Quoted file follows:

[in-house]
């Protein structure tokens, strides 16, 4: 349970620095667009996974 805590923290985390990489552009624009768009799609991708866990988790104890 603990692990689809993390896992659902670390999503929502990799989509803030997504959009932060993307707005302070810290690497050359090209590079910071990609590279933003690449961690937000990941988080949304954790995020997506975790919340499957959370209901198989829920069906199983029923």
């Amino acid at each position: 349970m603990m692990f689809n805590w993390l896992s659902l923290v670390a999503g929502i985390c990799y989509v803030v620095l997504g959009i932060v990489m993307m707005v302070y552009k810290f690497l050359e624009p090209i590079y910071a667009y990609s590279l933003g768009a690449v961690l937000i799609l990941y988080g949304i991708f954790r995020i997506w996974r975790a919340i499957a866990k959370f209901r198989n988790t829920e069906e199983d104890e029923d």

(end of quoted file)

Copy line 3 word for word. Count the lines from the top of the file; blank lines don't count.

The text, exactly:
């Amino acid at each position: 349970m603990m692990f689809n805590w993390l896992s659902l923290v670390a999503g929502i985390c990799y989509v803030v620095l997504g959009i932060v990489m993307m707005v302070y552009k810290f690497l050359e624009p090209i590079y910071a667009y990609s590279l933003g768009a690449v961690l937000i799609l990941y988080g949304i991708f954790r995020i997506w996974r975790a919340i499957a866990k959370f209901r198989n988790t829920e069906e199983d104890e029923d």